Getting paid for changes before construction is over, Part 2

In my last article, I was responding to an electrical subcontractor who was having difficulties getting its change orders signed (and paid for) due to a design change to increase in the power needs for the building. This increased the rating of the main switchgear from 3,000 amps to 5,000 amps.

The changes caused delays to the subcontractor during the submittal stage and during the equipment manufacturing process. The subcontractor incurred extra costs for the increase in labor, a volatile copper wire market, additional rental on its jobsite trailer, as well as other increased general conditions. Even though the subcontractor has been properly paid to-date on the original value of its subcontract, it has had to foot the bill for the increased costs by having to pay its suppliers for the more expensive materials.

Before you zone out and stop paying attention, keep in mind that many contracts you may have seen or signed probably either used an AIA 201 for their general conditions, this includes some public works contracts. Also, despite a contract not physically looking like an AIA document, many people use provisions in their custom written contracts similar to what I am about to go over. Most contracts can be confusing, boring or just dry reading, and I will be the first to admit this.

But, contracts can also help you or hurt you; it is all about understanding your contract rights and obligations. The subcontract was the AIA A401- 1997 standard form of agreement between contractor and subcontractor with the AIA A201-1997 general conditions of the contract for construction governing the prime contract and the subcontract.

Changes to the subcontractor’s work are covered in section 5.2 of the A401, and allow the Contractor to order changes in the Subcontractor’s work. Before beginning the changed work, the subcontractor is required to submit written claims “for adjustment to the subcontract sum and subcontract time” for the changed work within the requirements of the “subcontract documents.” The “subcontract documents” include the A201 and prime contract to the extent they apply to the subcontractor’s work.

Despite the change orders not being signed before the changed work was performed, there is ample documentation to support the argument that the work was ordered by the contractor in writing under A401, section 5.2, and was also ordered under A201, section 7.3 as a construction change directive. A construction change directive is “a written order prepared by the architect and signed by the owner and architect, directing a change in the work prior to agreement on adjustment, if any, in the contract sum or contract time.”

In this case, did the contractor, architect, or owner issue formal written construction change directives? They probably didn’t. It is not unusual for the parties to conduct themselves in ways that don’t fit neatly into the formal procedural requirements stated in the contracts. But, new electrical plans would have had to been issued by the architect and passed down from the contractor to the subcontractor. Plus, the architect formally approved the revised submittals reflecting the changes, and the contractor released revised equipment for production.

This may be enough to be deemed to be in compliance with the intent and purpose of the requirement for the issuance of written orders and directives under both A401 and A201. The amount the subcontractor is entitled to for the changed work is vague in the A401, which states that the subcontract Sum and subcontract time shall be “adjusted accordingly.” Thus, looking to A201, payments for changed work performed before an agreement as to the cost of the change is dictated by A201, subsection 7.3.6, which reads like a time and materials contract. Then, under subsection 7.3.8, any amounts not in dispute for the cost of the change in work would be included in a payment application along with a change order reflecting the amount not in dispute.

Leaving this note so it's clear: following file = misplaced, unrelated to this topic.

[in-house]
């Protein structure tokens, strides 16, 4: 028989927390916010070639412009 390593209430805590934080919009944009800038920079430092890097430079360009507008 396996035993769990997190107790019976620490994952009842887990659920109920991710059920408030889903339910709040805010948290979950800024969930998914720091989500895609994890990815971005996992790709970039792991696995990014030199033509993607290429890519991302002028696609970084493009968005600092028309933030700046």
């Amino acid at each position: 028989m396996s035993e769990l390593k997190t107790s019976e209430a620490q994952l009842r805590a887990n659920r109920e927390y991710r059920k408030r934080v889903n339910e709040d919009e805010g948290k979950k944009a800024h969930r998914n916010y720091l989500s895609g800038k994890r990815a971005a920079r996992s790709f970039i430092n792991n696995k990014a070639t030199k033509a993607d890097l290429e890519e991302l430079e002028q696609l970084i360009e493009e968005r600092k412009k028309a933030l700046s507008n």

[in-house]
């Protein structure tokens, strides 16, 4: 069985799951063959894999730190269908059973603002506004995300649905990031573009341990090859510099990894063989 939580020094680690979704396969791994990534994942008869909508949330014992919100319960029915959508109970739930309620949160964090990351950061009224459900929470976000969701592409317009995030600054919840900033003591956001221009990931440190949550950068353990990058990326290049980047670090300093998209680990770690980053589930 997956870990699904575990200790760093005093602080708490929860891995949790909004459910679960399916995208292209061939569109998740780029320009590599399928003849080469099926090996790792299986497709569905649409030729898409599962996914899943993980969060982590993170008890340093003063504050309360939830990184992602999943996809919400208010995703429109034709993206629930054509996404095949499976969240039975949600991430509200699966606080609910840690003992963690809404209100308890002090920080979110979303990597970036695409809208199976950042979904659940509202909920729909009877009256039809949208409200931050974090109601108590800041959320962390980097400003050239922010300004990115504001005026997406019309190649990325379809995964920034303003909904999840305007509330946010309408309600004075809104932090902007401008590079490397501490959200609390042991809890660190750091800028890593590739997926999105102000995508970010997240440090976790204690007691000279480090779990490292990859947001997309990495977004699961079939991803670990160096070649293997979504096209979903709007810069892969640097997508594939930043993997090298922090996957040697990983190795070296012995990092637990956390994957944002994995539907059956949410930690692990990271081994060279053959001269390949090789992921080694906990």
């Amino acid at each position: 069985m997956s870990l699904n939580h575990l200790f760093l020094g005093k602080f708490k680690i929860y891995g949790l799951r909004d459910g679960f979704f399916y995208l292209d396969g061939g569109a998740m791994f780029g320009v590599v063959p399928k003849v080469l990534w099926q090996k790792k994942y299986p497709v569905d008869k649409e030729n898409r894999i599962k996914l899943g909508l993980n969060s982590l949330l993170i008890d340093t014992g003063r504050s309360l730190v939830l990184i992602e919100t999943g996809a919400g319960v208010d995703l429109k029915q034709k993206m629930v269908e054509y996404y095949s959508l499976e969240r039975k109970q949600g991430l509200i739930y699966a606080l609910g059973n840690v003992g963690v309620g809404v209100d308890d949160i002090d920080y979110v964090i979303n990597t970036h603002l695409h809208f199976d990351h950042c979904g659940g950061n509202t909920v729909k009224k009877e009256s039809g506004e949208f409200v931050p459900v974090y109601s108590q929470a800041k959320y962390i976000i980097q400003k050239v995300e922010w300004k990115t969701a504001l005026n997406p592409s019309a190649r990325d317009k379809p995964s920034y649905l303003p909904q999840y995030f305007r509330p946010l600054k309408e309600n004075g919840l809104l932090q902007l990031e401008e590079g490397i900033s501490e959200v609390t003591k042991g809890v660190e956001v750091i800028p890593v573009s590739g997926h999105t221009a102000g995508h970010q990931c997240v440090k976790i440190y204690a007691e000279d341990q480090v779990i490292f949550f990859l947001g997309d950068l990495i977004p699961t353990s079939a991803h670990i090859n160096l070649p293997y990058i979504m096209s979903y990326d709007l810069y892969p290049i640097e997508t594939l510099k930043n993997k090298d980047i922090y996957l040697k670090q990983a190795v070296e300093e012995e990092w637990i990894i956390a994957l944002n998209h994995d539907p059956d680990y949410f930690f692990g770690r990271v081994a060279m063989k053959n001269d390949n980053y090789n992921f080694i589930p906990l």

The problem in this case is that no one on the owner’s end of the equation has done anything to approve, or for that matter disapprove, the cost of the changes submitted by the subcontractor. To add to the analysis of what happened here, under A401, section 5.3, the changes are considered a “claim” by the subcontractor. And, the claims procedures found under A201, section 4.3.2 require that the contractor submit claims within 21 days after the claimant first recognizes the condition, giving rise to the claim. But, under A401, section 5.3, the subcontractor must submit its claim to the contractor in time for the contractor to comply with the timing in the prime contract, but “not less than two working days preceding the time by which the contractor’s claim must be made.”

Whew! No wonder so many people hate reading contracts! If you made it this far and are still paying attention, give yourself a pat on the back for hanging in there. In this case, the change orders submitted by the subcontractor probably would suffice as notice of its claims. Where does all that leave us in helping this subcontractor get paid for these changes?

The answers to these questions, and more, will be addressed in Part 3 of this series in my next article.

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General disclaimer The information in this article is based upon California law and is for general information only. Any information or analysis presented here is intended solely to inform and educate the reader on general issues. Nothing presented or referenced to, regarding facts, documents, or applicable laws, constitutes legal advice. Before acting or relying on any information, including any information presented here, consult with a qualified attorney for your specific situation.

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